Friday, August 17, 2012

runaway return

It was hard to wake up this morning, after sleeping in on a lumpy bed, waking up groggy to greet the sunrise behind castle-like clouds looming over the island on the horizon, but rituals of St. Drogo, the familiar routine of coffee and power chords, or in this case blastbeats, watching The Kids file in and out, it's not a bad place to come back to.

Driving through the western half of Ohiostan is its own adventure, and there was something strange in the incongruity from place to place, of the stately palatial homes along the lake, the slightly tackier dwellings of the nouveau riche or those with bad taste, heading further out past crumbling and faded facades in towns built on the steel no longer made here, a post office building housing a "buy gold" enterprise, empty factories like some Springsteen cliche.

The turn onto the island reveals a somewhat-new welcome center and a brand-spanking new Border Patrol station just across the street. The juxtaposing of 'welcome tourists' and the razor wire on the other side is disconcerting to me. As soon as I pull in it starts to rain, but I have a trunk full of books and a few layers so I make myself a cup of tea, begin with the pile and listen to the sound of the waves, talk to the next-door neighbor and heir to this chunk of peninsula who in the name of history lets my grandparents rent this place cheaper than a hood apartment in Clevelandia, as he tells me about retirement, traveling around to see jam bands, and the surveillance drones that fly over the water.

where's the pictures? you might ask. Some of us don't utilize technological devices while driving... most of the time.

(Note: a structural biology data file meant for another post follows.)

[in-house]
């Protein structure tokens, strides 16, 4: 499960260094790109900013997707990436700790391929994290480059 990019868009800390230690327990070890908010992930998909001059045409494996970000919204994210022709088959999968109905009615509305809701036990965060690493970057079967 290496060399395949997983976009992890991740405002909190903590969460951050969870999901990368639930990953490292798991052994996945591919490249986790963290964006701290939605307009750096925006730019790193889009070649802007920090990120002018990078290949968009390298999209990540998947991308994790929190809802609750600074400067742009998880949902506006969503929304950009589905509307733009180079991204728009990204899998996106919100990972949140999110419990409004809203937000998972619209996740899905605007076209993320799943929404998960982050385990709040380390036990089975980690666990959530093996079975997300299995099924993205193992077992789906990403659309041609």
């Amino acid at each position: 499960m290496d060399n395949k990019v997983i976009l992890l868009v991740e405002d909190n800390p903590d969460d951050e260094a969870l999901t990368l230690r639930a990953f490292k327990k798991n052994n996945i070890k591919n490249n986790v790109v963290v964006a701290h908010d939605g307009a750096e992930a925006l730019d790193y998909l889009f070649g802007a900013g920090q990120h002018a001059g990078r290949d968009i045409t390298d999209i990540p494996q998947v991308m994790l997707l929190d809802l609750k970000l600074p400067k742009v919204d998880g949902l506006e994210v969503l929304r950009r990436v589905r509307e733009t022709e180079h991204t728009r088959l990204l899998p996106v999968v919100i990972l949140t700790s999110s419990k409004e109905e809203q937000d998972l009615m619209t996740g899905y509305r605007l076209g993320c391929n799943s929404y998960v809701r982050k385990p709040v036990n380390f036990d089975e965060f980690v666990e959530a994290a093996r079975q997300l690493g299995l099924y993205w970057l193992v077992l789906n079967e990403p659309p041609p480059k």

This has been the childhood idyll of so long, and the emotional retreat in my adulthood that there's a part of me that has a sense of innocence lost. Crass tourism is one thing, the encroachment is another. I suppose it makes people feel safe but it's just weird to me.  The sky once felt so open that we played under, there are now snakes in the water where we swam, nonpoisonous but still awkward, I read the first volume of the Gormenghast trilogy, chunks of the annotated Hobbit, Arabian Nights and Days by Naguib Mahfouz,travel writing about awesome places that I'll probably never get to see because they've been similarly obliterated by both commercialistic and state shenanigans.

Still, there was beauty to be found, a sense of pristineness, I guess. It rained so much that the green was easy on the eyes and abundant. We drove to a state park known for being a primo birding spot, due to its closeness to the lake and the marshy wetlands full of light pink mallow and lotuses, the tower of the nuke plant notwithstanding.
 As kids we once played on the beach and collected the pale pink shells of freshwater clams, the beach has been left to revert, no sand Zambonis or lifeguards, and underneath the menacing clouds, the tension in the green water, it had an air of wildness that I loved.
 There was a boardwalk through the swampy woods that reminded me of some rainforest with its lushness and only being able to hear the drone of insects, the sound of wind on wet leaves like rain, the solitude.

The rest of the three days was spent reading more, drinking more tea, making fires, gazing up at the stars, having a subsequent dark night of the soul, good conversations with the parents, and waking up the last morning for a sunrise perhaps not quite so epically paintlike but still beautiful.
In all honestly, I like those dark moments before the sun hits best. Sad that one can't see the sliver of crescent moon there.
That gold there is hardly done justice, but it was lovely.


  1. maybe you should moonlight as a tour-guide

  2. SNAKES IN THE MUTHAFUCKIN' WATER. Quoi? Blastbeats? I'm so happy. Sniff. Dude, these shots came out swanky, especially the last two (and the leaf, and the crisscrossed branches).